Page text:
We are not all of us destined for Olympic greatness. I learnt as much at the swimming pool last weekend, where aquatic locals are divided into slow, medium and fast. Personally, I'm a medium but I like to be a medium in the slow lane to ease the performance anxiety. A big fish in a small pond, if you will, and a constantly impatient and slightly irascible one at that.
Will similar etiquette be observed at the Olympic pool? Will the men all splash far more than is necessary just to exert some sort of patriarchal authority over those of us with chemically treated hair that we don't want to get wet? Will they swim down the centre of each lane, even though the sign clearly states you should paddle in a clockwise direction? Will anyone's groovy new Team GB kit unravel and unfasten itself, as my swimsuit did last week, displaying a rather different set of medals to all and sundry?
As much as I love the idea of all those hard-bodied Olympians also having to queue for grotty showers full of plasters and negotiate screaming little hellians in water-wings, I can't help but think it'll be slightly different for them.
But it throws a nice light on our own, everyday Olympics, doesn't it? We might not be as lean or as tall or as talented as the titans currently adorning the sides of big red buses, but we muddle through to finish our lives as if they were races, whether we make the podium or not. While the relay race run in Stratford hinges on a baton being passed, it could just as easily be plates handed down from the cooker to the table. Or the TV remote, as it makes its endless circles around chairs and sofas; the car keys passed from wife to husband, from father to daughter.
When the Games start and our every conscious thought becomes tinged with a commentary like those blaring from all the electronic devices nearby, no doubt they will start to structure our lives. "He picks up speed as he passes the water cooler, really leaning into that right-hand bend by the photocopier and strikes the finish line just as Jacqui from marketing offers him a flapjack," yours might intone of a Tuesday afternoon.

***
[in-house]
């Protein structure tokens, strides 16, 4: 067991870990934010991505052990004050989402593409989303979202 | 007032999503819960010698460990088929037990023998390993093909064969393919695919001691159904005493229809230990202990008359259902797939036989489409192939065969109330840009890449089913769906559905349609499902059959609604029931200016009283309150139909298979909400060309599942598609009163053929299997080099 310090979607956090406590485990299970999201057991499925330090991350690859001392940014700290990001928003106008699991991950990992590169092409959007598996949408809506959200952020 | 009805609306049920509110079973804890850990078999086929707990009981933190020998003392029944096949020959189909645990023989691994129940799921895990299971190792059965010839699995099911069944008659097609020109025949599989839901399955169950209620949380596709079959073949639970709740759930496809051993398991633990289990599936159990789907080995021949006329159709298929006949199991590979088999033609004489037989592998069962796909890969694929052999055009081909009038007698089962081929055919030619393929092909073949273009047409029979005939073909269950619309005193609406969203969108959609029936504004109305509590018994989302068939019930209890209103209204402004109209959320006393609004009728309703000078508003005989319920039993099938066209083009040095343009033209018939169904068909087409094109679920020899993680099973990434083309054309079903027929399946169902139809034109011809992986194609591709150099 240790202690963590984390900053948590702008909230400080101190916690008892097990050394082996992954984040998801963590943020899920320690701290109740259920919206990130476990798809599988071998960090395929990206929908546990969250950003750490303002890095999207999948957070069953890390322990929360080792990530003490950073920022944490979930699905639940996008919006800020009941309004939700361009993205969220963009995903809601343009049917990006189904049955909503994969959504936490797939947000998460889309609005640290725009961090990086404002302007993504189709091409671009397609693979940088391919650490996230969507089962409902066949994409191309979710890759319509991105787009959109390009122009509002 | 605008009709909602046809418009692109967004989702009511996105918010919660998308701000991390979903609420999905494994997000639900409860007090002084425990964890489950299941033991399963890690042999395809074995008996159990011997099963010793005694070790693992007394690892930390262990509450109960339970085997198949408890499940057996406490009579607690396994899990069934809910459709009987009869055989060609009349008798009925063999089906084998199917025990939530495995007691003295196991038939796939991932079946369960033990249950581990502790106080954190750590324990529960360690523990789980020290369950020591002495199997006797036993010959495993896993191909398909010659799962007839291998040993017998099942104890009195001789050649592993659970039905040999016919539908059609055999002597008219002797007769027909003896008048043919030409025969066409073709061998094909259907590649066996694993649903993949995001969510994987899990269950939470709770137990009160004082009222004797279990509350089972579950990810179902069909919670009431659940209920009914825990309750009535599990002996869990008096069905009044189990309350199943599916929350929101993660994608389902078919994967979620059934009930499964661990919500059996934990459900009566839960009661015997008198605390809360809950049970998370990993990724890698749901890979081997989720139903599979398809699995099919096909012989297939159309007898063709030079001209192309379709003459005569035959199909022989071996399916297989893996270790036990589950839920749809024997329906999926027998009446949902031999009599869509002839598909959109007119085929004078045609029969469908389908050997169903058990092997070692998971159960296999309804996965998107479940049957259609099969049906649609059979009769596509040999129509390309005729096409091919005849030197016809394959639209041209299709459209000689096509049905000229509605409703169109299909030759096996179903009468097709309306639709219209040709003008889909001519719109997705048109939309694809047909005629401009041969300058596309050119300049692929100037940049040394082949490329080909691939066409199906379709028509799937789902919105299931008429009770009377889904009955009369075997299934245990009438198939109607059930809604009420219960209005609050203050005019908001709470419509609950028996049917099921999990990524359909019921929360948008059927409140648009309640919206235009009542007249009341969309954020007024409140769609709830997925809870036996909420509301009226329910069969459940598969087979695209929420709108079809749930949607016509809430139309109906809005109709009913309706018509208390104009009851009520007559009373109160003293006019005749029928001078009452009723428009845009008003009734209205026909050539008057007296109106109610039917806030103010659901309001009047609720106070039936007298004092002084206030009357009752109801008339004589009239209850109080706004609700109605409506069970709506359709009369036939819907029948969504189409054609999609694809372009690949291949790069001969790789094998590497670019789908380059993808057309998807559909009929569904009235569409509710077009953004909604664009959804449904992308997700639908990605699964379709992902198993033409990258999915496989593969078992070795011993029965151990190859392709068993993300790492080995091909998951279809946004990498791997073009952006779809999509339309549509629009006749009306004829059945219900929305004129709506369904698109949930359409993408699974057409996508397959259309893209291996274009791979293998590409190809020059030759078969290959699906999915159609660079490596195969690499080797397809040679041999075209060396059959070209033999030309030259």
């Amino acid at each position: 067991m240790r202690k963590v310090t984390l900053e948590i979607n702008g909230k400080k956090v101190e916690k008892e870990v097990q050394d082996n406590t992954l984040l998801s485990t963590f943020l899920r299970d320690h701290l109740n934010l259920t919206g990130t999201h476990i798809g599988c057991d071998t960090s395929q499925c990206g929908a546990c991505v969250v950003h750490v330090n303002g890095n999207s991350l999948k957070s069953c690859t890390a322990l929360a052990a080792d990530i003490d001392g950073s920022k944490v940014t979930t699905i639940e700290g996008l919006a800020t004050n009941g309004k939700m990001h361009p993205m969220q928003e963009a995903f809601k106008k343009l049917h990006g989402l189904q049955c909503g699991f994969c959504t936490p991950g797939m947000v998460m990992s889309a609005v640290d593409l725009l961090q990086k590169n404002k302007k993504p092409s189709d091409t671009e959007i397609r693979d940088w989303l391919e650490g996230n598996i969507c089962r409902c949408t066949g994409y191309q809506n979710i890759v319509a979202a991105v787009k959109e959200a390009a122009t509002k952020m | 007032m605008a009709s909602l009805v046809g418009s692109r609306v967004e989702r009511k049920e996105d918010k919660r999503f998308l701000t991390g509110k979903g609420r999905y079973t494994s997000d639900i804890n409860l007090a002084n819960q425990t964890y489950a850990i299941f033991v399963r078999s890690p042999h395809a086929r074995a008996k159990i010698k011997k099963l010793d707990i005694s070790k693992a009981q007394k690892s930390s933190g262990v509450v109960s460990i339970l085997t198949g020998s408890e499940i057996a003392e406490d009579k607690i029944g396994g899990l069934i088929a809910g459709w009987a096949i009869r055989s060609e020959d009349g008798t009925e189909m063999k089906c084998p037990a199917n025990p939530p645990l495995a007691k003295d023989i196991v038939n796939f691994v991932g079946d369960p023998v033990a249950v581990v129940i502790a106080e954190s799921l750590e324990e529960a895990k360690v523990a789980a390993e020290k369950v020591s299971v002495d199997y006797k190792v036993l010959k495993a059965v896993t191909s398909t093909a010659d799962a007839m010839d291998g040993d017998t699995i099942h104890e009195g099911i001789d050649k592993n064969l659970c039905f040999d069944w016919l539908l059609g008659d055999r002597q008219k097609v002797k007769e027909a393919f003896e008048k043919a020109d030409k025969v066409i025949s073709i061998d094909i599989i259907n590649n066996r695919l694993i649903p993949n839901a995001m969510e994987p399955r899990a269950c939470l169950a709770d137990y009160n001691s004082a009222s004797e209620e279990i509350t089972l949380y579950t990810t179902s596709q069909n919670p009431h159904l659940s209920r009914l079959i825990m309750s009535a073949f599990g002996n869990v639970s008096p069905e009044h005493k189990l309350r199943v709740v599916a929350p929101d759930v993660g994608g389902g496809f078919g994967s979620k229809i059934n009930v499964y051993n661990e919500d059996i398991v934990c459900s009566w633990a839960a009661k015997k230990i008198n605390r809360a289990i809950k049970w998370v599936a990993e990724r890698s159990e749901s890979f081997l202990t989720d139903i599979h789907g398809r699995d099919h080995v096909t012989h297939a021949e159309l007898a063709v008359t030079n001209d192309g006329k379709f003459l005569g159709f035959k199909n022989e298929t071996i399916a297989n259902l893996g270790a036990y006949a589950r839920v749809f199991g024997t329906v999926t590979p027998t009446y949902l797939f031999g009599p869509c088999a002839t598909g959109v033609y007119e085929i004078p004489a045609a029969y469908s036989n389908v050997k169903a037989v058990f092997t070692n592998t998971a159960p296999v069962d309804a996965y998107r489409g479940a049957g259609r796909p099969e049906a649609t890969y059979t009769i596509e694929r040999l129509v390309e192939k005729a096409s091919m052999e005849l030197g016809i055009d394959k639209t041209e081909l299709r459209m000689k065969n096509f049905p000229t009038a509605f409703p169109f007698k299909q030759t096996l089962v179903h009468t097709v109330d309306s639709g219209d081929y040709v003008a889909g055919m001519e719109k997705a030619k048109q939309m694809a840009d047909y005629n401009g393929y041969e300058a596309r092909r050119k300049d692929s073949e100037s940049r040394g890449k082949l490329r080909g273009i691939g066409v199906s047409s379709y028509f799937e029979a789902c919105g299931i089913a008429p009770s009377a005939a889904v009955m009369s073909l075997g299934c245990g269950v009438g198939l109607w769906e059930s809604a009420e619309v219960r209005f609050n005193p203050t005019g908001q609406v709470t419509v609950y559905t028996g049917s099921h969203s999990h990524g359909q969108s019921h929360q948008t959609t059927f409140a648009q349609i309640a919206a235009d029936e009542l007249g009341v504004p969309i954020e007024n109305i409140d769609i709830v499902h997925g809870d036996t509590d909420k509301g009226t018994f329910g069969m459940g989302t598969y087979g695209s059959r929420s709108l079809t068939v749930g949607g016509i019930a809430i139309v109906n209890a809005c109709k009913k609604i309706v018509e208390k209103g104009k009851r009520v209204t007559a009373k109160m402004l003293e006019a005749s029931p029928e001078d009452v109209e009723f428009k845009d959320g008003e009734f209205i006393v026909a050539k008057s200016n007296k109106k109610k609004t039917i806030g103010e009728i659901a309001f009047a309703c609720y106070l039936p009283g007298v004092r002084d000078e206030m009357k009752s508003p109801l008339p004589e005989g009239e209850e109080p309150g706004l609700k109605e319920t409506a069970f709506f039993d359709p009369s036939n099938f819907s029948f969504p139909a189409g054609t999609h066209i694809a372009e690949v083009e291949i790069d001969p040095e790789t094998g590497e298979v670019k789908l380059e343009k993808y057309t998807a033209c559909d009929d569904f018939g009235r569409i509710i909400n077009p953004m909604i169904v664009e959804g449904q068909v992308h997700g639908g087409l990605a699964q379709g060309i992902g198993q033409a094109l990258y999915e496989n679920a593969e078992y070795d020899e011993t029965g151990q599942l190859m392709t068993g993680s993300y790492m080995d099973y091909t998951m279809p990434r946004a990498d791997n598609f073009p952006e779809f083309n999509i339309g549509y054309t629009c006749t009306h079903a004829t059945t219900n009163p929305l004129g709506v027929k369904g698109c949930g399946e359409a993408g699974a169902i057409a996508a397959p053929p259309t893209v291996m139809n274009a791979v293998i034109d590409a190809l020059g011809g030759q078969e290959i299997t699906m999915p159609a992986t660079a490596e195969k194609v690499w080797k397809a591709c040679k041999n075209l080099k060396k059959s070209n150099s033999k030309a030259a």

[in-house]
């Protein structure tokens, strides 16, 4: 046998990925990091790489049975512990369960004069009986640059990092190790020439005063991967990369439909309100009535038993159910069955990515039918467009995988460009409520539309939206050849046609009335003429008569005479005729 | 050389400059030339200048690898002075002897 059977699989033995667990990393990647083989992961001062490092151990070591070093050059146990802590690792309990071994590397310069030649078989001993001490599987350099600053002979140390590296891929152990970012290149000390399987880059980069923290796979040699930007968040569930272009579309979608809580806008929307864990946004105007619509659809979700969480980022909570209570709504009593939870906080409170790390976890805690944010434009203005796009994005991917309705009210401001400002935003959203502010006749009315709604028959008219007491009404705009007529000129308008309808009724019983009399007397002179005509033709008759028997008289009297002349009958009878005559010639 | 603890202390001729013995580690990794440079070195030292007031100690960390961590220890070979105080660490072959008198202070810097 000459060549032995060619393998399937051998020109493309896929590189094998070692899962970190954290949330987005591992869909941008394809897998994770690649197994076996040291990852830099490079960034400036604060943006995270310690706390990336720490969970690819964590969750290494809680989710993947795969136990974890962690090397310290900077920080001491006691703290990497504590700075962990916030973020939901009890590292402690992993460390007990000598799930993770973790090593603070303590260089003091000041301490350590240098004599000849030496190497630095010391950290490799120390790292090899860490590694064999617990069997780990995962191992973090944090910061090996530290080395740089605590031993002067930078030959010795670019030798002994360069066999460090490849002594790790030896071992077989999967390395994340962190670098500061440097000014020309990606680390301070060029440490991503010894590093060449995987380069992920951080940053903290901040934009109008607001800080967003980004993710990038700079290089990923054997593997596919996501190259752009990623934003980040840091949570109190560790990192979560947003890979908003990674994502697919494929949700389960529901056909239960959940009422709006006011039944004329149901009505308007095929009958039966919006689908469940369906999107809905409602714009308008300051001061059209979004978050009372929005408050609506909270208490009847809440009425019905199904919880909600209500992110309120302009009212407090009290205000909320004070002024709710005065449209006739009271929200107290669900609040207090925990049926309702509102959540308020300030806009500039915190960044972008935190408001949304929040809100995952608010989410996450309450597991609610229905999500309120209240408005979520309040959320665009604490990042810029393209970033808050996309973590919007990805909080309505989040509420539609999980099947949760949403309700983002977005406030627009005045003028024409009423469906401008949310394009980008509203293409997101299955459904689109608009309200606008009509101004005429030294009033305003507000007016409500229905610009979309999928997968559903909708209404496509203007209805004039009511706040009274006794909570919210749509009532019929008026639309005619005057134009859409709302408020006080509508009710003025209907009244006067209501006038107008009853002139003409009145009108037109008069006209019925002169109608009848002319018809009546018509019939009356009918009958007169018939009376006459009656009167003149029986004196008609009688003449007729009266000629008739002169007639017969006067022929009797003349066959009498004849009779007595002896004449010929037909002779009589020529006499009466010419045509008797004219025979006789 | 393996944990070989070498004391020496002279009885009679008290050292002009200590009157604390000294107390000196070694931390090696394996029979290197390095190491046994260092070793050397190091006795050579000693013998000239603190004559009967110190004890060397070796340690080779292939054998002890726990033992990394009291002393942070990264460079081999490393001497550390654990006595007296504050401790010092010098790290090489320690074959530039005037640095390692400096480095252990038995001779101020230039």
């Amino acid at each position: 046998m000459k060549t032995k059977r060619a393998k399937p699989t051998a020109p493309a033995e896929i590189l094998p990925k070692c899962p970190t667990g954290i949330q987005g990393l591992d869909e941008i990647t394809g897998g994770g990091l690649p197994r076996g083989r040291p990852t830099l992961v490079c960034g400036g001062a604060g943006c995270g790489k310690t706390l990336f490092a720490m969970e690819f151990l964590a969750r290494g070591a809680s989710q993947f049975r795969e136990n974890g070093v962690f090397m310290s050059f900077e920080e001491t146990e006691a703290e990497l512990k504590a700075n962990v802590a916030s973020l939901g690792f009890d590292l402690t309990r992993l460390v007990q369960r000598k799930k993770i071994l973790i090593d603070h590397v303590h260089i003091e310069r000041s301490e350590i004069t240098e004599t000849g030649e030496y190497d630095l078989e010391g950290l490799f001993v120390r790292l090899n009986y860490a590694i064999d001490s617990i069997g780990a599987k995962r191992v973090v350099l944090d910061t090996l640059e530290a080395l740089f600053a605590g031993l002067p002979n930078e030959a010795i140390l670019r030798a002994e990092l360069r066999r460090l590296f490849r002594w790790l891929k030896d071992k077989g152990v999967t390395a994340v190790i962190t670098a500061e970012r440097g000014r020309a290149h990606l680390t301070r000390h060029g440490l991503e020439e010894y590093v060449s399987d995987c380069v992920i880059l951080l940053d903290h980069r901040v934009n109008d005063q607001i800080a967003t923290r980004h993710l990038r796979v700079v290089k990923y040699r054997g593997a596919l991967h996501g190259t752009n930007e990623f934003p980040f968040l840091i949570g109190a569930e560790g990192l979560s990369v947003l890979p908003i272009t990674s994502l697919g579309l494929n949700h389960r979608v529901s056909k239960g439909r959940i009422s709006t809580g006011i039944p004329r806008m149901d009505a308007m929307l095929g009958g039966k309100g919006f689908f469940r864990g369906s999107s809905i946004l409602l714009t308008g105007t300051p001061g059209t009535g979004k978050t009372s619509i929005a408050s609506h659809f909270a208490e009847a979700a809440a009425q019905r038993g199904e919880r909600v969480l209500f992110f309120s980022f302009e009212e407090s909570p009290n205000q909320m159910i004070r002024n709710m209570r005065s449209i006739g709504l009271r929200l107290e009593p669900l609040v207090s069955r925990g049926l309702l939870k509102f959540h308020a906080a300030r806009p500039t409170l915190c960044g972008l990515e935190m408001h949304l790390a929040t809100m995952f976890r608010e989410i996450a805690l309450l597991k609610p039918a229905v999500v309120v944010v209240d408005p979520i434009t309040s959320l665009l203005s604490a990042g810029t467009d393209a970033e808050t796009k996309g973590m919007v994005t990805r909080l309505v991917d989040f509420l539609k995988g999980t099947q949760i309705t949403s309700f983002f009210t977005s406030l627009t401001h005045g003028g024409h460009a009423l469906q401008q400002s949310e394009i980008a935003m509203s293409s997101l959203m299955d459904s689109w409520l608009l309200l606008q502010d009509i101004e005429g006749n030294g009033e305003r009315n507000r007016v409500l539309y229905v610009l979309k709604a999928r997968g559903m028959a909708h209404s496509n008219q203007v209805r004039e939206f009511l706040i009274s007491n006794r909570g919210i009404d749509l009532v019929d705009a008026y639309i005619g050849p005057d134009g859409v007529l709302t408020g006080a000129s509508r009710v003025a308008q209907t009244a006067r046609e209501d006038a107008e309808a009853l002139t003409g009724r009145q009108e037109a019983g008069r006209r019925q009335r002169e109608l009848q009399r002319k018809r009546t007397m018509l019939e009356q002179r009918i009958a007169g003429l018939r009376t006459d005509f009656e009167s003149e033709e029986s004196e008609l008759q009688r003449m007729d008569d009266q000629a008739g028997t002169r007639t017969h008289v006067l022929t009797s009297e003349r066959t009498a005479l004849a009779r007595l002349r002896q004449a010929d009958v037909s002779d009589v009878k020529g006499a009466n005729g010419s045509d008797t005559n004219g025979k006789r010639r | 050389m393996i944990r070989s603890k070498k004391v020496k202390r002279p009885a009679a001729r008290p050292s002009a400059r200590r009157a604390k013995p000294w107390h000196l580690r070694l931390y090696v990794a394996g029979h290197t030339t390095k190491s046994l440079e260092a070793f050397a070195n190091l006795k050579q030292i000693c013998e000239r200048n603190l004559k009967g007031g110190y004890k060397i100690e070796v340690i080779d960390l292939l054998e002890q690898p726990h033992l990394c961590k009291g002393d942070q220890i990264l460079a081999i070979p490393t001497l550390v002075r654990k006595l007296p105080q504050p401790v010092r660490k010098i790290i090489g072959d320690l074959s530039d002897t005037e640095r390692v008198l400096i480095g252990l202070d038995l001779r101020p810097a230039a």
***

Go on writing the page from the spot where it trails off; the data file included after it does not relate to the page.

"She's done it before, she knows what she's doing; she know she can do this, but it all rests on the next three minutes," your brain will no doubt chunter as you boil an egg, or make a cup of tea for your boss or try to text someone you really like and can't find the right words.
It isn't just about what you're doing; it's the scale of it, too. The Olympics make everything huge, despite the fact that the achievements in east London will dwarf our own puny victories by a factor. But Olympians deal in dream and aspiration; the Games are infused with a heroic sense of making the impossible possible. What's to stop us being epic in our own little ways with that sort of backdrop?
I rode my bike this week, for the first time after breaking my leg last year. And despite expecting my left leg to simply detach with every turn of the
peddles, it was fine. I made it. This is Olympic in its own way, isn't it? One of my sisters ran the London Marathon this year; the other got her personal best in the gym just days before she went back to work from maternity leave. These are the Olympics that deserve a bit of commentary, even if it just comes from the voice that bounces back and forth inside your own head.
When my friend texted me last Sunday morning to let me know she was at a charity 10k run, I was immediately humbled by her drive; I had spent that morning drinking tea in bed. She wanted my gossip from the night before.
"You're texting and running?" I replied. "Impressive. How much should I sponsor you?" "No, no," came the answer. "I'm a marshal. It's the most boring thing ever. Tell me you're doing something more exciting."
Yet the effort still seemed to me to be something close to Olympian. After all, nobody really wants to go and stand in the rain on a Sunday morning.
The Olympics should help us to revel in the tiny achievements we are capable of. That's how I'm determined to see them, anyway. I'm riding my bike again; I haven't cried for almost a month; I'm my own epic hero, whether my baton is of the relay variety or a stick of garlic bread.
And if you still aren't convinced, simply avoiding any mention of London 2012 will be a Herculean task in itself. But you'd do better to get involved: sit on your sofa and shout for our athletes; and eat your crisps and win your own gold medal just for being you. 1